The world’s most Wi-Fi-connected airlines are …
(CNN) — Remember the days when flying long distance meant at least nine guaranteed hours offline?
Of course you don’t, your brain is far too frazzled by constantly having to check Facebook and emails.
According to new statistics released this week by air industry data cruncher Routehappy, flying without Wi-Fi access is becoming increasingly rare as more airlines connect their customers.
This is good news for anyone who needs to Instagram their inflight meal or fabricate Twitter spats with imaginary passengers.
Bad news for those who need to unjack themselves from the Matrix for long enough to watch a weepy movie and re-balance their blood-Smirnoff levels.
According to Routehappy, there’s now a 24% chance your international flight will have Wi-Fi access. On domestic U.S. flights the odds rise to 66% — a figure nearly triple what it was 18 months ago.
Connection quality and speed are also improving, it reports.
“Wi-Fi is one of the most sought-after new amenities fliers want to access on their flights, and there has been significant investment by airlines since our last report,” says Routehappy CEO Robert Albert.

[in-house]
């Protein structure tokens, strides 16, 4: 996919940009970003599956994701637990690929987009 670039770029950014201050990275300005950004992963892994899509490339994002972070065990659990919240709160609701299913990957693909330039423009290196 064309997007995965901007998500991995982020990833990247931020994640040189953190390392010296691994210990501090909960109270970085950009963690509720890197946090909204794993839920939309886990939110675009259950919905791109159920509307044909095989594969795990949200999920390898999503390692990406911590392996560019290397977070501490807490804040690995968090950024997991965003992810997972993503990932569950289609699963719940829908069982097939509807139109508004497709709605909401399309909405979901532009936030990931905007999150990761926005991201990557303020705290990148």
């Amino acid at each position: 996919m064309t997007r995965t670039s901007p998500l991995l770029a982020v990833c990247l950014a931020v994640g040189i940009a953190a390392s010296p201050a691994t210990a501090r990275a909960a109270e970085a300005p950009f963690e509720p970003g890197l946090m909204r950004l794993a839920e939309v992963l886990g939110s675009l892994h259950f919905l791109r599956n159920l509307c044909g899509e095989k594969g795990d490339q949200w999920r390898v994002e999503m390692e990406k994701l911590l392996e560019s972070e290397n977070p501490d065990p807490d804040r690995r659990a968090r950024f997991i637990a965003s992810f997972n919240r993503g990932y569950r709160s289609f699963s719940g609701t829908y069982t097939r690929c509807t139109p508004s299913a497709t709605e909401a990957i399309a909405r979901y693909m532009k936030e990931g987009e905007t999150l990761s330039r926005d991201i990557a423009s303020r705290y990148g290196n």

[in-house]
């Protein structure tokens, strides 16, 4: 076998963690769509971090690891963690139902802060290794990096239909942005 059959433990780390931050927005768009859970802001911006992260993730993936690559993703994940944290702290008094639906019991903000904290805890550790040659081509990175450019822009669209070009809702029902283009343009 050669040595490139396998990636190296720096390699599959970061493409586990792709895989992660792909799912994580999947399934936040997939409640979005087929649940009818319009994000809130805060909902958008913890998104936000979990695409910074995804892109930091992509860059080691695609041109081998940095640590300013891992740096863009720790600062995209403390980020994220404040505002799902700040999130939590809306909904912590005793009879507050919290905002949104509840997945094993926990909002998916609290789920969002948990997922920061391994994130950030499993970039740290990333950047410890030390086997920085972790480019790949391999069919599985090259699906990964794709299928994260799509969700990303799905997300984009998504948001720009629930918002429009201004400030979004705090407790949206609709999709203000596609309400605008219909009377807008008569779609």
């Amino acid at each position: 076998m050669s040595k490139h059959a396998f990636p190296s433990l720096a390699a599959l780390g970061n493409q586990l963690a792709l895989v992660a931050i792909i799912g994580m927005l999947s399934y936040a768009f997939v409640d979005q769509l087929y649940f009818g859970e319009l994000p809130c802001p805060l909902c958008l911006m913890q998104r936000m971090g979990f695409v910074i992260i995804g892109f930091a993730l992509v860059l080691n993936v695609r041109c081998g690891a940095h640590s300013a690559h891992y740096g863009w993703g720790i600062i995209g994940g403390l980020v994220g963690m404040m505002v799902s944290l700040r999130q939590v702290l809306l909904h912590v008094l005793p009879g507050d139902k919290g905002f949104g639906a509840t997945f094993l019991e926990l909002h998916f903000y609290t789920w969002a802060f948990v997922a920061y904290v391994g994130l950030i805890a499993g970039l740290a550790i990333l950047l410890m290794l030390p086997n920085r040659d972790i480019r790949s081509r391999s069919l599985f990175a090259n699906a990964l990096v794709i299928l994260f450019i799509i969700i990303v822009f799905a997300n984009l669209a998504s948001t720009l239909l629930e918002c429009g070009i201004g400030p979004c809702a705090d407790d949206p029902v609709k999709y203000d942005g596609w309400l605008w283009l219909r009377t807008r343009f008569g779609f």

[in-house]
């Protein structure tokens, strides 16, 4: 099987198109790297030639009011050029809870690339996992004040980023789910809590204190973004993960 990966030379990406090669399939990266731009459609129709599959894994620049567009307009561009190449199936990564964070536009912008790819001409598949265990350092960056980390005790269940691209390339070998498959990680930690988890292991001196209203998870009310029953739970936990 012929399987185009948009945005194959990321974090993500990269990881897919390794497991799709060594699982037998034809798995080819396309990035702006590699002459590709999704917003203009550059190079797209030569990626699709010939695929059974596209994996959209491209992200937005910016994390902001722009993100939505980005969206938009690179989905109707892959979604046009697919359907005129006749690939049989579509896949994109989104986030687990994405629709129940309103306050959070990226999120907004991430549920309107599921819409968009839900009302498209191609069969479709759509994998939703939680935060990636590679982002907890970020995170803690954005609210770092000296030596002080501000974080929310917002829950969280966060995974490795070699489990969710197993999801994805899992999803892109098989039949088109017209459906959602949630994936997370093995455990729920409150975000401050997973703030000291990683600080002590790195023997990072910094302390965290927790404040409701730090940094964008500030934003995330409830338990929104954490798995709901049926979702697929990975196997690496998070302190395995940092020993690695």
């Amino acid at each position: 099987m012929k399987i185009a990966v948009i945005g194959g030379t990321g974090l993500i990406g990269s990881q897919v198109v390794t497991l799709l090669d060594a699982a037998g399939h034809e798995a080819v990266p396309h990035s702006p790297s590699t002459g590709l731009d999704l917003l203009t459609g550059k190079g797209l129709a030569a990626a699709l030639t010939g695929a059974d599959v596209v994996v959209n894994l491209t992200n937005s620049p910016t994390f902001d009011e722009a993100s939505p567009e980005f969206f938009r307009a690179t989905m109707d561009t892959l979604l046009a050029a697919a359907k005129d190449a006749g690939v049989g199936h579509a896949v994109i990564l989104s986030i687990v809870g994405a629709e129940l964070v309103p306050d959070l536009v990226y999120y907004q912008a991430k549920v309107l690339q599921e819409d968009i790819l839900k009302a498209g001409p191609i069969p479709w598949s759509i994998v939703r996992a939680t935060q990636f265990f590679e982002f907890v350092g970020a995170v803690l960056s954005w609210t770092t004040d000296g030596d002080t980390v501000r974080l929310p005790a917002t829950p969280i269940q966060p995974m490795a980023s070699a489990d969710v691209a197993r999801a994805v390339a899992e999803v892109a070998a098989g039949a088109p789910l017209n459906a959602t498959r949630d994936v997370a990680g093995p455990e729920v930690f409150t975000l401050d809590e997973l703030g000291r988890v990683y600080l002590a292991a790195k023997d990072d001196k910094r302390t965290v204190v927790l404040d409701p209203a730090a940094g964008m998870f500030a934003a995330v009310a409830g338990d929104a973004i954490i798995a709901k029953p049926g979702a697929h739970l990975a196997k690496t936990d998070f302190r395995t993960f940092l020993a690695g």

“Coverage is starting to be meaningful on flights worldwide, along with a wide variety of speeds, coverage availability and pricing models, including free of charge.”
Internationally, Nordic airlines are leading the connectivity charge, with Icelandair and Norwegian both offering Wi-Fi on more than 80% of their flights. (The number of flights this represents isn’t specified.)
The next four — Etihad Airways, Singapore Airlines, Lufthansa and Iberia — currently only supply it to between 40-60% of flights.
Aeroflot, Emirates and Japan Airlines are in the 20-30% range, while Qatar Airways, Thai Airways and Turkish Airlines score between 15 and 20%.
For U.S. airlines, Delta leads the game, offering Wi-Fi across more than 3,500 of its daily flights.
Routehappy doesn’t offer any comparative statistics between U.S. and international operators.
By Barry Neild